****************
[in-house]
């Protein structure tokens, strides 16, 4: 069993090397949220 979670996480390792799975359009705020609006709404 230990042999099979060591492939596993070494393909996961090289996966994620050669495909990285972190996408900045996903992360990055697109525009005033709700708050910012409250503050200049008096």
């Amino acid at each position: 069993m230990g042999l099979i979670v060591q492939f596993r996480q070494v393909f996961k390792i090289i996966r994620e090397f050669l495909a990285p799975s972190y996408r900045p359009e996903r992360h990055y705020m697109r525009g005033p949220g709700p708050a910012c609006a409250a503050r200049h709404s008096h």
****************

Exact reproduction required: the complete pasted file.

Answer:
[in-house]
């Protein structure tokens, strides 16, 4: 069993090397949220 979670996480390792799975359009705020609006709404 230990042999099979060591492939596993070494393909996961090289996966994620050669495909990285972190996408900045996903992360990055697109525009005033709700708050910012409250503050200049008096």
């Amino acid at each position: 069993m230990g042999l099979i979670v060591q492939f596993r996480q070494v393909f996961k390792i090289i996966r994620e090397f050669l495909a990285p799975s972190y996408r900045p359009e996903r992360h990055y705020m697109r525009g005033p949220g709700p708050a910012c609006a409250a503050r200049h709404s008096h």